However, I do not believe that the adjective te/leio$ can be limited to only this sense. While it may relate to the idea of believers coming to completeness in Christ, it is primarily used in the more general (temporal) sense of something which is to come (in the future). This is the only occurrence in the New Testament of the neuter form te/leion, used as a substantive with the definite article—to\ te/leion, “the (thing which is) complete”. This should be compared with the plural substantive in 1 Cor 2:16: toi=$ telei/oi$, “[in] the (one)s (who are) complete”. In 13:11, Paul does not refer to “the (one)” [i.e. the believer], but to “the (thing)”—something which is going to happen or will appear. What is this “thing” which will come at some point in the future? The only answer Paul gives in the immediate context is found in verse 12, as he describes the transforming moment when we (believers) “will see face to(ward) face”. There can be little doubt that Paul’s orientation here is eschatological—that he has the end time (te/lo$) in mind, the completion of all things, which will follow upon the return of Christ, the resurrection, and the final Judgment. It is God himself we will see, face to face, far more perfectly than Moses did, through our union with Christ (2 Cor 3:7-18). We will know Him fully and intimately, even as we are known by Him. This is already experienced by believers through the course of our lives (2 Cor 3:18), as we grow in faith, wisdom and knowledge, but will only be realized completely at the end.

Given this basic outlook by Paul, it is unlikely that he envisioned a time, prior to the end, when the spiritual gifts would cease—least of all prophecy, which he regarded as one of the highest gifts. The situation is complicated by the fact that Paul, like most (if not all) believers of the time, more or less had an imminent expectation of the end-time—that the return of Christ and the final Judgement would soon take place, presumably in his/their own lifetime. In approaching Paul’s letters from our standpoint today, we are forced to factor in an intervening 2,000 or more years between his teaching and the end (which is yet to come). Still, if we are to give an accurate portrayal of what Paul said and wrote, we must recognize what his perspective was on the matter. It seems reasonably clear that he felt that the current working of the Spirit (the charismata, etc), and his instruction to believers regarding its manifestation, would be valid until the coming of the end, when we would experience and know God (and Christ), as well as each other, in new and perfect way.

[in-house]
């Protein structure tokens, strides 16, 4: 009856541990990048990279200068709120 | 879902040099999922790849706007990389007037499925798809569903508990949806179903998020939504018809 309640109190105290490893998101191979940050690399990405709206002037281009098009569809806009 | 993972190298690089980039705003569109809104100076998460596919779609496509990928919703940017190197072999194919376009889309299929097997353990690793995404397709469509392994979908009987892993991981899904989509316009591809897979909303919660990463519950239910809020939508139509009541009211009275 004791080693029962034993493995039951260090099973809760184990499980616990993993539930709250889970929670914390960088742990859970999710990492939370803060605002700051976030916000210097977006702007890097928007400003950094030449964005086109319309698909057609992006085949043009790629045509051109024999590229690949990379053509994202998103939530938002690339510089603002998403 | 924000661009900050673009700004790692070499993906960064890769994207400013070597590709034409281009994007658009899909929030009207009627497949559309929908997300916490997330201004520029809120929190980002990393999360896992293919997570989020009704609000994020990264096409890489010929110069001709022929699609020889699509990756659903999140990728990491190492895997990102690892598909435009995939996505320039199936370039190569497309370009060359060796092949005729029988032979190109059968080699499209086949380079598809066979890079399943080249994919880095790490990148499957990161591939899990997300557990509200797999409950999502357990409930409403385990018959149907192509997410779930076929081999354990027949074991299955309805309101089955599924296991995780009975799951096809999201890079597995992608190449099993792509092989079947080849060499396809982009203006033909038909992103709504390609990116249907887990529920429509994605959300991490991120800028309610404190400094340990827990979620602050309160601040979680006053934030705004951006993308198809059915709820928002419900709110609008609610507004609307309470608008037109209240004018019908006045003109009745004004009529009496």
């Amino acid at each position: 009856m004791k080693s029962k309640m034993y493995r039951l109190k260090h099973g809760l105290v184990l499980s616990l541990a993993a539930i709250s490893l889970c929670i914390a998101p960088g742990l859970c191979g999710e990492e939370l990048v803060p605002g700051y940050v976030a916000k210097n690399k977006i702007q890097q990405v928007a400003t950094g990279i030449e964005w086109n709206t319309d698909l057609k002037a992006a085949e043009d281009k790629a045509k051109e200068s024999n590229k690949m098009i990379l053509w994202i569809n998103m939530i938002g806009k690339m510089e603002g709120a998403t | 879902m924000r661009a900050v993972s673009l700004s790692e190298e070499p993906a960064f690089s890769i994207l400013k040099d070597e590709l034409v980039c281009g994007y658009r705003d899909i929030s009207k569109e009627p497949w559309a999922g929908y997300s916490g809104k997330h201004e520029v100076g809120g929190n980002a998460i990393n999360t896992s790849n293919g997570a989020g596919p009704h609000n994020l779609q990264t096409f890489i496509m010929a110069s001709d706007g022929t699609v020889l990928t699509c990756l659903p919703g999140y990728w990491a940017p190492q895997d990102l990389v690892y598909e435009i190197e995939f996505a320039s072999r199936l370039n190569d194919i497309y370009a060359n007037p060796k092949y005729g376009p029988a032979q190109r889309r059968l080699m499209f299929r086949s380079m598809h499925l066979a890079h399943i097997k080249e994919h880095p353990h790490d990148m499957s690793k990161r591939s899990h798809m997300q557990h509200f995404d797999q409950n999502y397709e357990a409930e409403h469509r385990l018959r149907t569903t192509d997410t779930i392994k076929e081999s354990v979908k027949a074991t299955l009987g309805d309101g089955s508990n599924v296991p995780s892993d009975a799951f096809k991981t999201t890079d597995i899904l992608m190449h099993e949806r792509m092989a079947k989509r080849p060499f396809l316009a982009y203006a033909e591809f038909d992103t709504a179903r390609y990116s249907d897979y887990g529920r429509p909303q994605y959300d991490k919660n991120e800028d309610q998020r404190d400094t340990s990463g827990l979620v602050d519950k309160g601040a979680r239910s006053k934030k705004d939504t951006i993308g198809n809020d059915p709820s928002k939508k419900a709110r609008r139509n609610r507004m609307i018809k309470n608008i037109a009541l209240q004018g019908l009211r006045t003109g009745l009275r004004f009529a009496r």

The Beatitudes: On Prophets and False Prophets

In previous notes I discussed the Beatitude of Jesus in Matt 5:11-12 and Luke 6:22-23 (with the corresponding “woe” in Lk 6:26); there “Prophets” and “False Prophets” are mentioned in relation to the ethical instruction for believers to rejoice when experiencing persecution. It may be helpful to examine briefly the background and significance of these terms.

Prophets

The English word prophet is simply a transliteration of the Greek profh/th$ (proph¢¡t¢s), which is presumably derived from a root compound of a verb fh(mi) (“say, speak, tell”) and the particle pro (“fore[ward], before”), along with the related (or denominative) verb profhteu/w (proph¢teúœ). This can be understood in either (a) a spatial-relational sense (i.e., to speak/declare before someone, to speak forth), or (b) a temporal sense (to speak/declare beforehand). In earlier Greek (from the classical period) the former sense is dominant; by the time of the New Testament, the latter is more prominent. The verb profhteu/w (“to speak/tell before”) is roughly synonymous with similar verbs such as prole/gw (“gather/count/say before”), profwne/w (“give voice before”), and proagoreu/w (“say in public before”), and early on came to be used in the technical sense of delivering an oracle or message from the gods (cf. G. Friedrich in Theological Dictionary of the New Testament [TDNT] VI:781ff for an extended discussion and many references).